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Rediff.com  » News » Of the P-word, Michelle's wardrobe and verbal ping-pong

Of the P-word, Michelle's wardrobe and verbal ping-pong

November 07, 2010 15:39 IST

United States President Barack Obama has arrived in India for his longest State visit yet. Apart from our own coverage, we provide you a one-stop blog of what the world media is saying about the visit and its significance.

The Great American Hardware Store:

During the run-up to the President's visit, one question everyone was asking was how will this trip be branded in the two countries.

We have an answer in Obama's comments before leaving for Mumbai: At least how he portrayed the visit to Americans, immediately after a heavy defeat in the elections: Obama arrives in India eyeing jobs for America.

Noted journalist M J Akbar hits the nail on the head. An extended clip as this is not available online:

"Barack Obama comes to India on the night of Diwali not to enjoy a much-needed holiday after the woes of defeat, but to turn the Great American Hardware Store into a mall.

"He was buoyed on his long journey by some good news; the American economy had created about 150,000 extra jobs for the third month in succession. He used the opportunity to tell voters who had just humiliated him that his main purpose in visiting India was to bring back orders that would increase employment opportunity in America. "He made this speech on television, just in case anyone in India wanted to know.

"Obama is not landing in Mumbai because of an insatiable urge to visit sites of a terrorist attack launched from Pakistan, aided and abetted by some of the highest and mightiest in the land.

"The real reason for a day in Mumbai is not a chat with students, but photo opportunities of deals being signed with private sector companies. These pictures will be played back in America as witnesses of a President doing his job at the Taj in Mumbai, not posing with Michelle at the Taj Mahal in Agra."

The P-word:

As the president touches down in Mumbai, here is what the New York Times thinks what India thinks about what Obama thinks.

"Indians are still feeling anxious and insufficiently loved. The Indians seem conflicted. In recent news reports, some complained that Mr Obama has not shown India enough attention. Others worried about getting overly entangled with Washington."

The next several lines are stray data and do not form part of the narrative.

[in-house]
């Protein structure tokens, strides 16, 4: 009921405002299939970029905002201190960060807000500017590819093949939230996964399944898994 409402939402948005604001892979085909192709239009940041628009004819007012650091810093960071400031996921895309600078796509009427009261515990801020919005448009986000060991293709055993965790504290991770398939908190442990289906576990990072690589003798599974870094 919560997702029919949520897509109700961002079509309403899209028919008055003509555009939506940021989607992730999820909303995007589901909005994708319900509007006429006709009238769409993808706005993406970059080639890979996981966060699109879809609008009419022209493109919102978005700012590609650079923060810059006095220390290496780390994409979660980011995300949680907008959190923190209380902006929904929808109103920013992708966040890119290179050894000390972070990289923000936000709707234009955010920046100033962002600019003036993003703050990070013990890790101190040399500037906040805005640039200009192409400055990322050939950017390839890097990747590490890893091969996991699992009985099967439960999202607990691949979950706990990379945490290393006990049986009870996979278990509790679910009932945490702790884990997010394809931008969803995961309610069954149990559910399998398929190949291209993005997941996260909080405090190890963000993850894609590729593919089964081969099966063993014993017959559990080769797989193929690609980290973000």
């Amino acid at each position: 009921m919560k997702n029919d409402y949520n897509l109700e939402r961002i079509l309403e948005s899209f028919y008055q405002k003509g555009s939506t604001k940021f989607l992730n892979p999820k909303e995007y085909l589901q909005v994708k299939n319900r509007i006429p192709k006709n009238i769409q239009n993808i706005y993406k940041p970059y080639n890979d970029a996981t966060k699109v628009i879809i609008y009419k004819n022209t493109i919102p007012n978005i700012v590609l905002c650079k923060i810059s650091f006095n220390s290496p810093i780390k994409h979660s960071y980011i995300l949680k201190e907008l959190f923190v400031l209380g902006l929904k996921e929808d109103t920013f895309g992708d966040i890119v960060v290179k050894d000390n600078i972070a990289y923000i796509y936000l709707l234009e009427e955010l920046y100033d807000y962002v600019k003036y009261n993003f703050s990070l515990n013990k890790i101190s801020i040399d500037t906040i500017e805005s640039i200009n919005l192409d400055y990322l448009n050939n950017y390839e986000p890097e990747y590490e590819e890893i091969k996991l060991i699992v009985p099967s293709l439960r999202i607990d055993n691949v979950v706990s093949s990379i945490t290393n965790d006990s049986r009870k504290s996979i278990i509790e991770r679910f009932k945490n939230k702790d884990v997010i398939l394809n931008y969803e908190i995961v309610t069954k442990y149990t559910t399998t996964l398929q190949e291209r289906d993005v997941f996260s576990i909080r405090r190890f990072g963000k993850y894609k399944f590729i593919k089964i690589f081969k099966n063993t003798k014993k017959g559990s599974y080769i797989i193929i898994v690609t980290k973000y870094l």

The New York Times editorial also says that Obama must nudge New Delhi to work towards normalising relations with Pakistan and ask Pakistan to act against the perpetrators of 26/11.

Branding the visit:

Also on the idea behind the visit, from the Washington Post: 'Obama, in Mumbai, to announce reforms to boost U.S. trade with India'

"India's economy is projected to grow more than 8 percent next year, and U.S. exports have found an avid market in the country's relatively youthful middle class with a taste for American style. More than 60 percent of India's population is under 35 years old, a higher proportion than in some of the largest U.S. trading partners."

If the above reports leave you with any doubt, this, from the horse's mouth, seals how the visit will be branded in the US: 'Exporting our way to stability'.

A Mumbai family:

The Wall Street Journal profiles the family of a student who will participate in the town hall meeting at St. Xavier's.

"Mr Purohit drives an air-conditioned blue and white Maruti WagonR, known here as a 'cool cab,' which is a step above the traditional black and yellow taxis.

"If he could be inside St. Xavier's with his daughter, he says would ask President Obama to be tougher on Pakistan."

The view from Pakistan:

What's our blog without a dose of what the Pakistanis are saying? This is what their Foreign Office spokesperson had to say about the visit:

"President Obama will disappoint Pakistan if he fails to push India during his visit to resolve outstanding disputes with Pakistan, particularly the longstanding Kashmir issue."

Michelle's wardrobe:

We gave you an idea of what Michelle Obama would look like in Indian attire. And got a lot of flak for it. Here's the Wall Street Journal doing something not unlike what we did. You decide.

Verbal ping-pong

New York Mayor Michael Bloomberg has been reported to have called Obama "the most arrogant man he has ever met" and said that talking to him was like playing "verbal hockey."

Quick Quiz: Which Indian politician does this remind you of?